“Look at how the tube is indented where her weight is on it,” says Tetrault. “It’s amazing. And we asked [Feuerman] if she would put hibiscuses on her bathing suit, because Punta Gorda is the City of Hibiscus.” Another Feuerman piece, New York City
Slicker, rises out of another section of the pool. “You can see the ‘rain drops’ on her face,” says Tetrault.
Yu Zhaoyang’s Ostriches towers nearby. A bowing couple made of aluminum and sporting bright red outfits serve as unofficial greeters to the riverside portion of the site. “We wanted things that were a little bit different, a little bit fun,” says Tetrault. “And I think we’ve achieved that.”
Other don’t-miss works at the gardens include Kemal Tufan’s Keel, which had to be installed with a 200-foot crane because of its weight, and Kulin’s Steel Palm. This 18-foot-tall piece was inspired by the ancient palm frond fossil that the Tetrault Family Foundation uses as its logo. It’s positioned at the highest point of the gardens to offer visitors different perspectives on the sculpture. At two spots directly in front of and behind it, all of its stem-and-blade components line up to look like a single piece.
“Roger and Linda Tetrault have blessed this community with
It’s a wonderful place to spend contemplative time strolling the boardwalks and viewing the incredible sculptures made by internationally acclaimed artists.” —Lorah Steiner, director of tourism for Charlotte County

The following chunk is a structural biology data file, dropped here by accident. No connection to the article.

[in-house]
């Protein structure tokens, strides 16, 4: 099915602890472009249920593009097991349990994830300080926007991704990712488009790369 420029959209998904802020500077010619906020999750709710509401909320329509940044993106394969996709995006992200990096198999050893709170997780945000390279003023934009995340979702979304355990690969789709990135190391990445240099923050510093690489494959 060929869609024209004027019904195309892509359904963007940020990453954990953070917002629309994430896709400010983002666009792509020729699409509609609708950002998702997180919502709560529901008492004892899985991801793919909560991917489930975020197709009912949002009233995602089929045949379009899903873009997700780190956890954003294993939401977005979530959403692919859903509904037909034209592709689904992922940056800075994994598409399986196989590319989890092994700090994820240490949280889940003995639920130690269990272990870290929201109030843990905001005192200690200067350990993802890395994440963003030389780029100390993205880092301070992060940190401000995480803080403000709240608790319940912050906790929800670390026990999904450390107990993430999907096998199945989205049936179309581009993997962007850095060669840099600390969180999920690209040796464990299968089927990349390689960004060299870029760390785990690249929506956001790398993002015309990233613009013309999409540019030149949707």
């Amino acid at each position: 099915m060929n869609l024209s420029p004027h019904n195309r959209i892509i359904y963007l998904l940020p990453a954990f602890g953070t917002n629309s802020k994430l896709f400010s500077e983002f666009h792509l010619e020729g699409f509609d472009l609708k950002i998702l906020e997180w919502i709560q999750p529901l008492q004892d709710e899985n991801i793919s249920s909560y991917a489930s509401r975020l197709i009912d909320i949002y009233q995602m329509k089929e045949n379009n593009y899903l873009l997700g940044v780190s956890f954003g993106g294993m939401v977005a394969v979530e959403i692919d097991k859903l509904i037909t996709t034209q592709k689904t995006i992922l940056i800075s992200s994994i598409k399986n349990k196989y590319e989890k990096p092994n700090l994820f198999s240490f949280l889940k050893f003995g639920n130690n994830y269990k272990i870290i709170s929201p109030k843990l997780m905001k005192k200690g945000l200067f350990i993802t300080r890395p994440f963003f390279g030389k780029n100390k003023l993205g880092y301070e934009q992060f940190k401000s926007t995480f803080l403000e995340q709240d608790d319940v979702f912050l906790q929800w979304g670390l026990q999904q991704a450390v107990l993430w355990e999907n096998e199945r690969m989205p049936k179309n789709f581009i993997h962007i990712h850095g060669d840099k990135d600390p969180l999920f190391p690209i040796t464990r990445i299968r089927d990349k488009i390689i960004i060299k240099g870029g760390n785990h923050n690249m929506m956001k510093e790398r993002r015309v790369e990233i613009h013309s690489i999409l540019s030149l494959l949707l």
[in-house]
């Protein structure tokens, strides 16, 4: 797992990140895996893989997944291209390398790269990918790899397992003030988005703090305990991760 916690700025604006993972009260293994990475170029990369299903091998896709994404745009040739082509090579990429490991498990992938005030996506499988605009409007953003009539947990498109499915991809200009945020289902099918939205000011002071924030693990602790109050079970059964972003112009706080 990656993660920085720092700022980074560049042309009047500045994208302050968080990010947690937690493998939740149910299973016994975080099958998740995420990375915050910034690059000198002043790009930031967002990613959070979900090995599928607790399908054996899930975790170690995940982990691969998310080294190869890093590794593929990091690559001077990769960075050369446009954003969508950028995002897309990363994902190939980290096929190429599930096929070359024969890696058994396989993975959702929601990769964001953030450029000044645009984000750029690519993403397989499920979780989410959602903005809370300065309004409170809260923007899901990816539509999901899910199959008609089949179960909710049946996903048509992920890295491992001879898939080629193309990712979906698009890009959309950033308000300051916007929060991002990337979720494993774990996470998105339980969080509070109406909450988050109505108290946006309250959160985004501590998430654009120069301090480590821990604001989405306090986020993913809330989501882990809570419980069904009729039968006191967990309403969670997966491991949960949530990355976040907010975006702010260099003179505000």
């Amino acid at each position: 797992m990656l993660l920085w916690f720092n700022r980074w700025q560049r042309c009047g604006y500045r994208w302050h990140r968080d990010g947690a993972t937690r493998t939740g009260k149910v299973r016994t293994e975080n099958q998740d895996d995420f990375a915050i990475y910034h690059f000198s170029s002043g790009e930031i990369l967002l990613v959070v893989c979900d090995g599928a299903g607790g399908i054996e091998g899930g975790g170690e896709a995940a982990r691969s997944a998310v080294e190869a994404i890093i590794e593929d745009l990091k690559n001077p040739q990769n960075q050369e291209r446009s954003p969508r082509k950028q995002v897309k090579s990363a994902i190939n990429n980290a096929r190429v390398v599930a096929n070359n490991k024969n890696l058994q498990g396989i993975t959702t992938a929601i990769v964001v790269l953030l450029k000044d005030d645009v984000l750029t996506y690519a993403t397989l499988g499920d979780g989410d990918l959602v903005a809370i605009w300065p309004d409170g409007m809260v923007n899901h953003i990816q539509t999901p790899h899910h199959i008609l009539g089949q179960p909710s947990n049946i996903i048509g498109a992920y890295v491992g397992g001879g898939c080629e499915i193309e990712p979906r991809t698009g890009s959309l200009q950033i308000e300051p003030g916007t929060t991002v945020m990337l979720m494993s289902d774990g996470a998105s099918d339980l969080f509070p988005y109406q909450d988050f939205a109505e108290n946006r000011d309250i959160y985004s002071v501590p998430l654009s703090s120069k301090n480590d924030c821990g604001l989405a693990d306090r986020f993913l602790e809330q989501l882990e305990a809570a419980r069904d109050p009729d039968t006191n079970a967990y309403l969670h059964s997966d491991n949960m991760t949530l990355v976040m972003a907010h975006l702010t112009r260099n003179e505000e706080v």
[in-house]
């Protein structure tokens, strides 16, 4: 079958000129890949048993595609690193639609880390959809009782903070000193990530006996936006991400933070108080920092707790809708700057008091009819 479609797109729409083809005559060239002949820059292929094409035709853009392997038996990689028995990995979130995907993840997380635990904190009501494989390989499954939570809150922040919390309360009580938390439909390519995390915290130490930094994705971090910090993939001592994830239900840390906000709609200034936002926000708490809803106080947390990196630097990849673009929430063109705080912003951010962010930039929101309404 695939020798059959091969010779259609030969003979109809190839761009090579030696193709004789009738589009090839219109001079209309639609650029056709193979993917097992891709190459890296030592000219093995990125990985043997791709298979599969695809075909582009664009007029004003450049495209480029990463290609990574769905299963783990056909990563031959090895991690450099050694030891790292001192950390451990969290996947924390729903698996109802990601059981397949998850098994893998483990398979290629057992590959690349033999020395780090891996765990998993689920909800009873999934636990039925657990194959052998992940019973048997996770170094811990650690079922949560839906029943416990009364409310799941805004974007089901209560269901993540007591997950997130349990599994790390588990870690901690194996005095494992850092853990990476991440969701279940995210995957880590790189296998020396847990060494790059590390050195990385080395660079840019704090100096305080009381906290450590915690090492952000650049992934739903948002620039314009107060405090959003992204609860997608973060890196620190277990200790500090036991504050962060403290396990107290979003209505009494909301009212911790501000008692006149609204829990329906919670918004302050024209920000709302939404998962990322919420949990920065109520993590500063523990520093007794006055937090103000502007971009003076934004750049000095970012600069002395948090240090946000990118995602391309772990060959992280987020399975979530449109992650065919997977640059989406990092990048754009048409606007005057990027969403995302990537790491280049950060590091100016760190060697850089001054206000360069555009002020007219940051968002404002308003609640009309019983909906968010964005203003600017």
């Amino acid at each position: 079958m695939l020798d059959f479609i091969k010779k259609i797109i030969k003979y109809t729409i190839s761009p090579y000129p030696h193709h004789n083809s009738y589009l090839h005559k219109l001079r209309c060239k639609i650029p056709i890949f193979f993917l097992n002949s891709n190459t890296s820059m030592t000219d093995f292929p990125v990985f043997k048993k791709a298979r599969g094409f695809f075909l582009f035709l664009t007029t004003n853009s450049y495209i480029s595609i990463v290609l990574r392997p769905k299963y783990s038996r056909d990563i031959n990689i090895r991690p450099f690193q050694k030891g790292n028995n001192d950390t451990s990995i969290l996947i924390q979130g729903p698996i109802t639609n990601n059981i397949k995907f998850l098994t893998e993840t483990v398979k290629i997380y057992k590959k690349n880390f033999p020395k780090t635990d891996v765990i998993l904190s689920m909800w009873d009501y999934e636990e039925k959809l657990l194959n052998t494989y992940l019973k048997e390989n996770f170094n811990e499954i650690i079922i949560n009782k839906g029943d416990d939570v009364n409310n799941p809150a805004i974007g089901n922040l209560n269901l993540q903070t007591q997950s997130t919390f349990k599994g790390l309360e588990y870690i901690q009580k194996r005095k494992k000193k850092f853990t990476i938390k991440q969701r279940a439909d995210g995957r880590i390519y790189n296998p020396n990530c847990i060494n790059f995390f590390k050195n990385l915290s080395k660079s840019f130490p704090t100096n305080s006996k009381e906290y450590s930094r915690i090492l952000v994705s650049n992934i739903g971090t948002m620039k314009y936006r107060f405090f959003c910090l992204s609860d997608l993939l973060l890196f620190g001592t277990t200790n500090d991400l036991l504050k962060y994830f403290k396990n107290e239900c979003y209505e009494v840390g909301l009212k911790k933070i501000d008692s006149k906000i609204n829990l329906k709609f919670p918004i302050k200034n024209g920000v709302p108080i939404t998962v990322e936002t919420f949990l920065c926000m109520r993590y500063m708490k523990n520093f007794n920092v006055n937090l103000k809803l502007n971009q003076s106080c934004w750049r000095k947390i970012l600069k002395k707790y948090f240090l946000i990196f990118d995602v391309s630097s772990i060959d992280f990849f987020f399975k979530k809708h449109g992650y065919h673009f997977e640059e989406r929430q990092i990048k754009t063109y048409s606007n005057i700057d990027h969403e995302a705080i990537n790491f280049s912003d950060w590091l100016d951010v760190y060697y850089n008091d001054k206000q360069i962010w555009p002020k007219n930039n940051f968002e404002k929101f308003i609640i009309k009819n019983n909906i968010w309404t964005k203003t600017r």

their vision for, and execution of, a worldclass botanical and sculpture garden,” says Lorah Steiner, director of tourism for Charlotte County. “It’s a wonderful place to spend contemplative time strolling the boardwalks and viewing the incredible sculptures made by internationally acclaimed artists.”
Tetrault admits that the site’s botanical elements are starting off more slowly than its sculptural side. Governmental regulations required that the acreage be raised before anything could be constructed, which meant clearing the land and bringing in a lot of dirt. The gardens have started off with brand-new plant life. Large trees are expensive, so what visitors see today are mainly small to midsized trees (including coffee and kapok trees), along with themed garden areas such as the new sensory garden.
“In the two years before we opened the garden, we planted 3,500 plants,” says Tetrault. “I think that as the years go on, the botanical side of the gardens will become more appreciated by the public than perhaps it is right now. I think if most people say wow [when they visit], it’s primarily because of the sculptures they’ve seen.
“We’ve been working at this since 2005, so I’ve got over 12 years in it,” he continues. “I’ve been a builder all my life, and building the gardens seems to be something that’s worthwhile to do.” Beth Luberecki is a Nokomis, Florida–based freelance writer and regular contributor to TOTI Media. Learn more about her at bethluberecki.com.
Carole A. Feuerman’s hyperrealistic sculpture of a swimmer in the reflecting pool
Some of the sculptural highlights include (clockwise from left) F euerman’s BibiontheBall ; Jack Dowd’s YellowAndy , greeting visitors as they arrive; and Jacob Kulin’s SteelPalm, overlooking the gardens.